The same can’t be said of the Time Lords, who are ill-used as impotent green-screen onlookers, all posturing and no trousers. Nice throwaway continuity reference to Rassilon and his many magical artefacts, but it’s not enough to simply tell us that they’re threatening, and oh by the way they turned evil, didn’t I mention? I do like the fact that we’re left with genuine mystery around the Time Lady who speaks to Wilf. But ultimately their threat never seems real. What does work well is the Doctor stuck between Rassilon and the Master, and the way the scene plays out.
Tennant is fantastic throughout. (So much so that I find it difficult to remember how uneven I found his performance in his first season. A warning if one was needed to give Matt Smith a chance in the role.) He’s never better than in the scene in which he rails against Wilf for being the cause of his death, then regroups and walks nobly to his fate. It’s a lovely scene, full of light and dark and real human emotion. Just to show that RTD is capable of such things.
The ending is of course ludicrously drawn out in ways not seen since Return of the King. Like that film it’s trying to be a conclusion not just to the episode but to the whole overarching story RTD has been telling. Hence it ‘needs’ to draw in every single major supporting character. One at a time. Without any trace of pacing. It’s really quite jarring that the first two farewells are part of the same elegaic tone and then we suddenly lurch into a space bar with jangly music, meander around a few more scenes, resume the elegaic bit etc. It feels like they were shot and assembled in an arbitrary order. It’s not that I don’t appreciate the intent behind the scenes but this relentless box-ticking exercise is cumulatively too much. It doesn’t help that we already revisited most of these characters in last season’s finale, leaving this iteration feeling stale. Nice way of including Rose, though, and I’m feeling fairly forgiving towards the whole mess of self-indulgence because I’m an old softy at heart.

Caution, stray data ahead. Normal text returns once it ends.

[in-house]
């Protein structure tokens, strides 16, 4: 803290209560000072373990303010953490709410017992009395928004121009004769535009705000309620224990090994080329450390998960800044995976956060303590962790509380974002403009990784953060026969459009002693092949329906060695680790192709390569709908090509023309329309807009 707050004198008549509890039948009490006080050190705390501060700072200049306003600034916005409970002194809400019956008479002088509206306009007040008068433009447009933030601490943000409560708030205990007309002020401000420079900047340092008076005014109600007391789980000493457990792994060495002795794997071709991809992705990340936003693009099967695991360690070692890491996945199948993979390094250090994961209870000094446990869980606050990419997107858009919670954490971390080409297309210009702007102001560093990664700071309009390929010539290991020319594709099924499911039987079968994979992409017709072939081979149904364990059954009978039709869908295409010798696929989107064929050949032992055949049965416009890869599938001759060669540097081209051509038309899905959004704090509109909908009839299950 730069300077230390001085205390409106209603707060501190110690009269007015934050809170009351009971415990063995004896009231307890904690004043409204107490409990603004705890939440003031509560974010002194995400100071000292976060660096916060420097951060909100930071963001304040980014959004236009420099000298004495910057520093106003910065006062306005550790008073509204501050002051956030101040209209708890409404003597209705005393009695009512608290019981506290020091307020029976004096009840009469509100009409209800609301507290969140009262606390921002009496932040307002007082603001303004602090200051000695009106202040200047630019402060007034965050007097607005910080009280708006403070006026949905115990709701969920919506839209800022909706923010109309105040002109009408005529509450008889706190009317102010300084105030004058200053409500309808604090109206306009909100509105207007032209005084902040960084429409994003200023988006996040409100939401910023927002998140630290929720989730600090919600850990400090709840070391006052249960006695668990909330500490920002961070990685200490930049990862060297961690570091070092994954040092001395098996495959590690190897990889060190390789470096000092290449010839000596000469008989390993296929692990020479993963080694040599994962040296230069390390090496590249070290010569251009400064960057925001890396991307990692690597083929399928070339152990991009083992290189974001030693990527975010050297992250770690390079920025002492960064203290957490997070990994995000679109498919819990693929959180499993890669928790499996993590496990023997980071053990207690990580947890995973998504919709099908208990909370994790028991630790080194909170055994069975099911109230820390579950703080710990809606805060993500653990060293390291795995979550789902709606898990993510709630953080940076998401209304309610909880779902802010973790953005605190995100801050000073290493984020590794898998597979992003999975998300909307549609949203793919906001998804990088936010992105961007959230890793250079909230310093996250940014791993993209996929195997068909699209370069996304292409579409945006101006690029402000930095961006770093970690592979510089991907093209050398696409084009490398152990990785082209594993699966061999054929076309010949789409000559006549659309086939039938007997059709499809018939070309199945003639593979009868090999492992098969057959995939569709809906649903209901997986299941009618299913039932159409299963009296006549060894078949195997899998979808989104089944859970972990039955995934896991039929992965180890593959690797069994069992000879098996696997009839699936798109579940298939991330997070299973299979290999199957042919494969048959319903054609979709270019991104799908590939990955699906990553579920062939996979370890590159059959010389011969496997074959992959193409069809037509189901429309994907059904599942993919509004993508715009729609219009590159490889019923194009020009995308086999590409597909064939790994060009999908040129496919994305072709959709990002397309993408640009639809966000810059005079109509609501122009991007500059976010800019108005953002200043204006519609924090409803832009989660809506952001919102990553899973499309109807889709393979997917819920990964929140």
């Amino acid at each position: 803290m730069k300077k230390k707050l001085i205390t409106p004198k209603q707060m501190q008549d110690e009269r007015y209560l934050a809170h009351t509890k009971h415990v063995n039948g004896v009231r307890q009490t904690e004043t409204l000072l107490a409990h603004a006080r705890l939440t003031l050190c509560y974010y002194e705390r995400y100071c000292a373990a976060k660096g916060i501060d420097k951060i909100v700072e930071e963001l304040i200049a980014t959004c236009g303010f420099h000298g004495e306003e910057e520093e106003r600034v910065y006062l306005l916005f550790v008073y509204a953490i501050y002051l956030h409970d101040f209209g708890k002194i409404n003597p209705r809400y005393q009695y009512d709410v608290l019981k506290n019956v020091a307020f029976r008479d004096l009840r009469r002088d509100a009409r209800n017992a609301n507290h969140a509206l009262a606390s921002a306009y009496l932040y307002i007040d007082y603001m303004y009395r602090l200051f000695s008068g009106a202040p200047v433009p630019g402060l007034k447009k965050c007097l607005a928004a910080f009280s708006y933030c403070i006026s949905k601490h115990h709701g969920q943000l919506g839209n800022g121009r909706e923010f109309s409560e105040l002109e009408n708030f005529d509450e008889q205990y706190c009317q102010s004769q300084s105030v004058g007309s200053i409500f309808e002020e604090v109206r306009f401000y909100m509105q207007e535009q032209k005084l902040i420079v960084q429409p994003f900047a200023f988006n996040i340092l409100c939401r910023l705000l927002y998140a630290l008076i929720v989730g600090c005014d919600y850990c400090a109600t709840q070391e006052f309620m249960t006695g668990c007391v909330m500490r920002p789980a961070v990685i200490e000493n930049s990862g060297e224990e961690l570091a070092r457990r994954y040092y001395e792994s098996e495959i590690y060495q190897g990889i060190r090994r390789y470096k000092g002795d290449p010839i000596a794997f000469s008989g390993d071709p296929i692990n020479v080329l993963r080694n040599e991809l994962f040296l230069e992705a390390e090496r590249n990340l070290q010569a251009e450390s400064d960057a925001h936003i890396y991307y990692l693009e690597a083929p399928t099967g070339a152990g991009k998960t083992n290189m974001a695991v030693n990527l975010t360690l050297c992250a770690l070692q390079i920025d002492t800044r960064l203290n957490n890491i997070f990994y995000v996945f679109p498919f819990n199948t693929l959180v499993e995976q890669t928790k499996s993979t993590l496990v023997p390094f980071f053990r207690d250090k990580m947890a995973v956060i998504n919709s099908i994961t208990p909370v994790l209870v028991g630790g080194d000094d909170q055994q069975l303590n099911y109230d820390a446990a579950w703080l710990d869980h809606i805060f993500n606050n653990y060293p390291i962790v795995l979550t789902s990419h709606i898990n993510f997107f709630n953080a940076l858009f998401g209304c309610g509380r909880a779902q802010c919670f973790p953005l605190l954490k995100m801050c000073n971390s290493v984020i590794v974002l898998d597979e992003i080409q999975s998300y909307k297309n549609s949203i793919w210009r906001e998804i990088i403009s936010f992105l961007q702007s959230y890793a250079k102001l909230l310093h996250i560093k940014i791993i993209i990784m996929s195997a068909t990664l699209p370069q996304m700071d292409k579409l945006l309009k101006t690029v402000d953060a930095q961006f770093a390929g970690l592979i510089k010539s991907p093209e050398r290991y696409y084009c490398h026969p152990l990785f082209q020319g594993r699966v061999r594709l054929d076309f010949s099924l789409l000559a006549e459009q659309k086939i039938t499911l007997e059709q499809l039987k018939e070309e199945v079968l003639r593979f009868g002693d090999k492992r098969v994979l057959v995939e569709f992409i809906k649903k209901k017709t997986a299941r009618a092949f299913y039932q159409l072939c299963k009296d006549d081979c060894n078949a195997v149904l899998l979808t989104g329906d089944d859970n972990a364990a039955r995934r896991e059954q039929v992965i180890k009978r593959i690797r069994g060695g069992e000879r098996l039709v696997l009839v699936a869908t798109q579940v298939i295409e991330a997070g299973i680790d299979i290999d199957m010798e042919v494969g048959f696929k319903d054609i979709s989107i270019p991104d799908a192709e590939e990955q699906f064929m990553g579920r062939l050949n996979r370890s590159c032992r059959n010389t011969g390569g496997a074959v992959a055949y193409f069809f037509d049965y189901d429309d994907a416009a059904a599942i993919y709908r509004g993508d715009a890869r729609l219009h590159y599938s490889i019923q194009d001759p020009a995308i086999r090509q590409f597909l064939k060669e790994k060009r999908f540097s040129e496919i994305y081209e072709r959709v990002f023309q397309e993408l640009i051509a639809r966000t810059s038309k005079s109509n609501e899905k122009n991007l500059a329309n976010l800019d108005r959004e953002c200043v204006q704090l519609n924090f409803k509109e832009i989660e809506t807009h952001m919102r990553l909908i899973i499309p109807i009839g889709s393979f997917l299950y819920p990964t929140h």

Ultimately this string of goodbyes undermines the regeneration by postponing it beyond the point where the drama can be sustained. Right to the end, Tennant seems alternately at death’s door, then fine again. Fortunately his actual final scene pulls things back. I don’t know what last words I was expecting, but definitely something wry and fatalistic and not this railing against death – which works perfectly.
I haven’t mentioned the music. Suffice it to say that it’s awful, as always. Browbeating when it should be exciting, mawkish when it should be uplifting. There are some quiet scenes in which it’s genuinely effective (I liked the sound of a dragged metal bar in part one) but Murray Gold is the single biggest thing I’d change about the show if I could.
Finally we get a glimpse of Matt Smith, who seems perfectly fine. We don’t see quite enough to be sure, and what we do see is part slapstick, but no more so than Tennant’s early scenes. I’m very optimistic.